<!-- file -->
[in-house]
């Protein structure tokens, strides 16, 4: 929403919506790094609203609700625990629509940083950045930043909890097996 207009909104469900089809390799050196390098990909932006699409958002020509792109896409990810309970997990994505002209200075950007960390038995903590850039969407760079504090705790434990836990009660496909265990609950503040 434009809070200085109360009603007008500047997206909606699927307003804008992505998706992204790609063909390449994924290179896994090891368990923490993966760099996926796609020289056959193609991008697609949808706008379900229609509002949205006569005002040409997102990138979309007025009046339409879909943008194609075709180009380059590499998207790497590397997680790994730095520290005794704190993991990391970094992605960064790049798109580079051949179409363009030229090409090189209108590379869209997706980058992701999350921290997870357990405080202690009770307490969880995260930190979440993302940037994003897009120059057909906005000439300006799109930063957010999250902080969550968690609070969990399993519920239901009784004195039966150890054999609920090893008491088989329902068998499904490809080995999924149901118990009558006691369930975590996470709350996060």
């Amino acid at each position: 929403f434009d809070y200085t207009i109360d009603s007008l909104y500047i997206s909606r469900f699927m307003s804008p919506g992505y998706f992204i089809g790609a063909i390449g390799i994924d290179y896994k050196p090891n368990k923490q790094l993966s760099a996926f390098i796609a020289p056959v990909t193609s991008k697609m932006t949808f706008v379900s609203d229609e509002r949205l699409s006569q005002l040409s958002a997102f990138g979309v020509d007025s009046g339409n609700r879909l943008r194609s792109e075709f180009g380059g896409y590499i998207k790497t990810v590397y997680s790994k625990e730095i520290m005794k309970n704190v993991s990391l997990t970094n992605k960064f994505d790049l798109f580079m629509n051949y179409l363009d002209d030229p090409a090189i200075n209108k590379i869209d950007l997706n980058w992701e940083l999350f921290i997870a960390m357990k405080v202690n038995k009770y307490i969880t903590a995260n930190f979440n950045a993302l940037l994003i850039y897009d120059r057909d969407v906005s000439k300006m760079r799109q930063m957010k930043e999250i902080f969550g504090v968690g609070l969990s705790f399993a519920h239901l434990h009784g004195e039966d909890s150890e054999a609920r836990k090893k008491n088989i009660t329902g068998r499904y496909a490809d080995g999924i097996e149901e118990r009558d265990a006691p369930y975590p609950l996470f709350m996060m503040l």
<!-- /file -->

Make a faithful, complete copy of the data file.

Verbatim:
[in-house]
């Protein structure tokens, strides 16, 4: 929403919506790094609203609700625990629509940083950045930043909890097996 207009909104469900089809390799050196390098990909932006699409958002020509792109896409990810309970997990994505002209200075950007960390038995903590850039969407760079504090705790434990836990009660496909265990609950503040 434009809070200085109360009603007008500047997206909606699927307003804008992505998706992204790609063909390449994924290179896994090891368990923490993966760099996926796609020289056959193609991008697609949808706008379900229609509002949205006569005002040409997102990138979309007025009046339409879909943008194609075709180009380059590499998207790497590397997680790994730095520290005794704190993991990391970094992605960064790049798109580079051949179409363009030229090409090189209108590379869209997706980058992701999350921290997870357990405080202690009770307490969880995260930190979440993302940037994003897009120059057909906005000439300006799109930063957010999250902080969550968690609070969990399993519920239901009784004195039966150890054999609920090893008491088989329902068998499904490809080995999924149901118990009558006691369930975590996470709350996060």
């Amino acid at each position: 929403f434009d809070y200085t207009i109360d009603s007008l909104y500047i997206s909606r469900f699927m307003s804008p919506g992505y998706f992204i089809g790609a063909i390449g390799i994924d290179y896994k050196p090891n368990k923490q790094l993966s760099a996926f390098i796609a020289p056959v990909t193609s991008k697609m932006t949808f706008v379900s609203d229609e509002r949205l699409s006569q005002l040409s958002a997102f990138g979309v020509d007025s009046g339409n609700r879909l943008r194609s792109e075709f180009g380059g896409y590499i998207k790497t990810v590397y997680s790994k625990e730095i520290m005794k309970n704190v993991s990391l997990t970094n992605k960064f994505d790049l798109f580079m629509n051949y179409l363009d002209d030229p090409a090189i200075n209108k590379i869209d950007l997706n980058w992701e940083l999350f921290i997870a960390m357990k405080v202690n038995k009770y307490i969880t903590a995260n930190f979440n950045a993302l940037l994003i850039y897009d120059r057909d969407v906005s000439k300006m760079r799109q930063m957010k930043e999250i902080f969550g504090v968690g609070l969990s705790f399993a519920h239901l434990h009784g004195e039966d909890s150890e054999a609920r836990k090893k008491n088989i009660t329902g068998r499904y496909a490809d080995g999924i097996e149901e118990r009558d265990a006691p369930y975590p609950l996470f709350m996060m503040l």